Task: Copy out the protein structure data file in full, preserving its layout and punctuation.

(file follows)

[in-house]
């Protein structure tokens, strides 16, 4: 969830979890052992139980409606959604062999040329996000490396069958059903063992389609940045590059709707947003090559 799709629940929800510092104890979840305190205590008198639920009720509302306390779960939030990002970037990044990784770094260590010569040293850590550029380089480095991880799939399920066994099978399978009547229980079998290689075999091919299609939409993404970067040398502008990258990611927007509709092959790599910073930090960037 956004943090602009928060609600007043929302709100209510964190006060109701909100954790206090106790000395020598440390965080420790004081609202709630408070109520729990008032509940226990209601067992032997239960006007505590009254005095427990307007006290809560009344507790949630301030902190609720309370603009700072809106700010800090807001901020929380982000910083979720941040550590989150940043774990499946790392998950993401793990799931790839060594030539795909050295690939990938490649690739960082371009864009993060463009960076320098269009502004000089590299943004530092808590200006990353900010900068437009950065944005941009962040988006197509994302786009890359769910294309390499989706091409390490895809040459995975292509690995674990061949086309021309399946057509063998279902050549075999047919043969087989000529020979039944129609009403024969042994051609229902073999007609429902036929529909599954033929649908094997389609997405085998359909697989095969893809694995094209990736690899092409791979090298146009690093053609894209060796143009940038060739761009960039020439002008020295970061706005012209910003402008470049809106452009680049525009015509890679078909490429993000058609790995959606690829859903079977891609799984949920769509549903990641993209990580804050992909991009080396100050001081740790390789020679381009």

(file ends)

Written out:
[in-house]
């Protein structure tokens, strides 16, 4: 969830979890052992139980409606959604062999040329996000490396069958059903063992389609940045590059709707947003090559 799709629940929800510092104890979840305190205590008198639920009720509302306390779960939030990002970037990044990784770094260590010569040293850590550029380089480095991880799939399920066994099978399978009547229980079998290689075999091919299609939409993404970067040398502008990258990611927007509709092959790599910073930090960037 956004943090602009928060609600007043929302709100209510964190006060109701909100954790206090106790000395020598440390965080420790004081609202709630408070109520729990008032509940226990209601067992032997239960006007505590009254005095427990307007006290809560009344507790949630301030902190609720309370603009700072809106700010800090807001901020929380982000910083979720941040550590989150940043774990499946790392998950993401793990799931790839060594030539795909050295690939990938490649690739960082371009864009993060463009960076320098269009502004000089590299943004530092808590200006990353900010900068437009950065944005941009962040988006197509994302786009890359769910294309390499989706091409390490895809040459995975292509690995674990061949086309021309399946057509063998279902050549075999047919043969087989000529020979039944129609009403024969042994051609229902073999007609429902036929529909599954033929649908094997389609997405085998359909697989095969893809694995094209990736690899092409791979090298146009690093053609894209060796143009940038060739761009960039020439002008020295970061706005012209910003402008470049809106452009680049525009015509890679078909490429993000058609790995959606690829859903079977891609799984949920769509549903990641993209990580804050992909991009080396100050001081740790390789020679381009």